Known for unveiling the latest sneakers from Adidas and Nike on his YouTube channel, American vlogger Jacques Slade has unboxed a pair of trainers with a twist - they highlight modern slavery.
The price tag - US$90 - reflects the cost of a slave today, the '40M' logo refers to the estimated 40 million people trapped in slavery and the insoles feature pictures of sweatshops where forced labor is considered to be rife globally.
The campaign by the Thomson Reuters Foundation - "Unboxing the real price of sneakers" - aims to raise awareness of the hidden human cost of clothing among millennials as the issue of ethical fashion increasingly influences how young people shop.
The advent of fast fashion, with consumers constantly buying and discarding clothing, has fuelled the risk of worker abuses such as forced labour in global supply chains, campaigners say.
"Being a part of this campaign has made me take a more thoughtful stance on the issues around forced labour," said Slade, who has about 850,000 subscribers to his YouTube channel.
"Given the impact we can all make with our voices, I am proud I may be able to help educate and empower those around me to look deeper at their own understanding of the topic and ... inspire them to enact change both locally and globally."
Slade's video reveals that the trendy white trainers - created together with a prominent Los Angeles designer - are slavery-free, while pointing to issues in global supply chains.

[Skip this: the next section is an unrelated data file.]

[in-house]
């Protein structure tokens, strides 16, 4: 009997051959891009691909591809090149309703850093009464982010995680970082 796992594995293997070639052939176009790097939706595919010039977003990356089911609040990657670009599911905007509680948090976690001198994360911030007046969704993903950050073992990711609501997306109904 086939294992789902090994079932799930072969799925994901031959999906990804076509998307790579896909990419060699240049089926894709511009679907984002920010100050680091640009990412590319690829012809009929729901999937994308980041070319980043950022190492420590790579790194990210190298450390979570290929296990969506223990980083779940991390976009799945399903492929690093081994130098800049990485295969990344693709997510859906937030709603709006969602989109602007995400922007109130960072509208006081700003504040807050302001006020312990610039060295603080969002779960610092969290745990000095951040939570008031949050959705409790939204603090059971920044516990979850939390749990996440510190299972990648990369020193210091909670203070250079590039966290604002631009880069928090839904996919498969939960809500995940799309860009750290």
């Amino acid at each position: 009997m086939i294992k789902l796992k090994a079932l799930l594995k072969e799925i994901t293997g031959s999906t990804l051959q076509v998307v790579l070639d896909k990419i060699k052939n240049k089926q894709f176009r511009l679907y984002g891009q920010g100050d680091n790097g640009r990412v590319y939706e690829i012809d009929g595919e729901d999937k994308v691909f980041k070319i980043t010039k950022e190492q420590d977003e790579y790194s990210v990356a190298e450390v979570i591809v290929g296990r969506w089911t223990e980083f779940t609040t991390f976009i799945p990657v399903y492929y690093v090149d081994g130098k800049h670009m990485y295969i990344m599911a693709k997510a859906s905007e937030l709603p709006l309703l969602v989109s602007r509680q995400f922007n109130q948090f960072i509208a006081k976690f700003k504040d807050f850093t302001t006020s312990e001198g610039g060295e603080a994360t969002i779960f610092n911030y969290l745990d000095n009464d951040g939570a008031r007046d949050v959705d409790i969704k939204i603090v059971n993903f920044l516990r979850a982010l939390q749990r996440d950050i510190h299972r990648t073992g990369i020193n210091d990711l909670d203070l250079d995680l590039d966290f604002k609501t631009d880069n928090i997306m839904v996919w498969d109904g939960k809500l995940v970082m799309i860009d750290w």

From cosmetics and clothes to shrimp and smartphones, supply chains are often complex with multiple layers across various countries - whether in sourcing the raw materials or creating the final product - making it hard to identify exploitation.
In recent years modern slavery has increasingly come under the global spotlight, putting ever greater regulatory and consumer pressure on firms to ensure their supply chains are free of forced labour, child labour and other forms of slavery.
"Conscious consumers will be an essential part of the movement that will make companies and governments get serious about ending the evil that taints the products we use every day," said Jakub Sobik of charity Anti-Slavery International.
"It's fantastic to see someone like Jacques Slade - who unpacks the products for thousands of young people every day - raise the question of the human price of the things we buy," the UK-based group's spokesman told the Thomson Reuters Foundation.